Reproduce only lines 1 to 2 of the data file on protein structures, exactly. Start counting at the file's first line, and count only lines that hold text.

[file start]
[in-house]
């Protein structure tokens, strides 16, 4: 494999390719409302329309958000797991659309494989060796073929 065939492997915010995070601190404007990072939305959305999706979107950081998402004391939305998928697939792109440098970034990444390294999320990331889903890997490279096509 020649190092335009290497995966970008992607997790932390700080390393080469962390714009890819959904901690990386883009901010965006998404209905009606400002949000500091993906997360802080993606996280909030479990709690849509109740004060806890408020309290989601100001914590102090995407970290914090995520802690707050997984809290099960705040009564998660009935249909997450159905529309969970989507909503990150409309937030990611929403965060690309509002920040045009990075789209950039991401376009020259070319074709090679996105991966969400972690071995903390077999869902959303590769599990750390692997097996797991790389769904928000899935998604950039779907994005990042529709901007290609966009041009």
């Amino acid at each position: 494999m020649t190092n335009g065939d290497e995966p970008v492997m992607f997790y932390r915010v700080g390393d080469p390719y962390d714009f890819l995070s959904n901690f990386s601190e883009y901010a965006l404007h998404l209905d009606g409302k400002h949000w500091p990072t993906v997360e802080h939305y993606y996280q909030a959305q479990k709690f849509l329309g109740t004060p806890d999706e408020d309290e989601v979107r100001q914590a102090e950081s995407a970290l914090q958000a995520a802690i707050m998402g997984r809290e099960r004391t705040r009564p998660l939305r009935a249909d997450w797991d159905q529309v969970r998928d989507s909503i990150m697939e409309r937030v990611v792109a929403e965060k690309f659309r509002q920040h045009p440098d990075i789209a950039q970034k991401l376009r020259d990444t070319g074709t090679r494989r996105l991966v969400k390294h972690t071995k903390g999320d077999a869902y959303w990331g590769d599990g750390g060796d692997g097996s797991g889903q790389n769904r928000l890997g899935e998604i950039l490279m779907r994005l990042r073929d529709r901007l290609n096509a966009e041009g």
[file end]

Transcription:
[in-house]
């Protein structure tokens, strides 16, 4: 494999390719409302329309958000797991659309494989060796073929 065939492997915010995070601190404007990072939305959305999706979107950081998402004391939305998928697939792109440098970034990444390294999320990331889903890997490279096509 020649190092335009290497995966970008992607997790932390700080390393080469962390714009890819959904901690990386883009901010965006998404209905009606400002949000500091993906997360802080993606996280909030479990709690849509109740004060806890408020309290989601100001914590102090995407970290914090995520802690707050997984809290099960705040009564998660009935249909997450159905529309969970989507909503990150409309937030990611929403965060690309509002920040045009990075789209950039991401376009020259070319074709090679996105991966969400972690071995903390077999869902959303590769599990750390692997097996797991790389769904928000899935998604950039779907994005990042529709901007290609966009041009």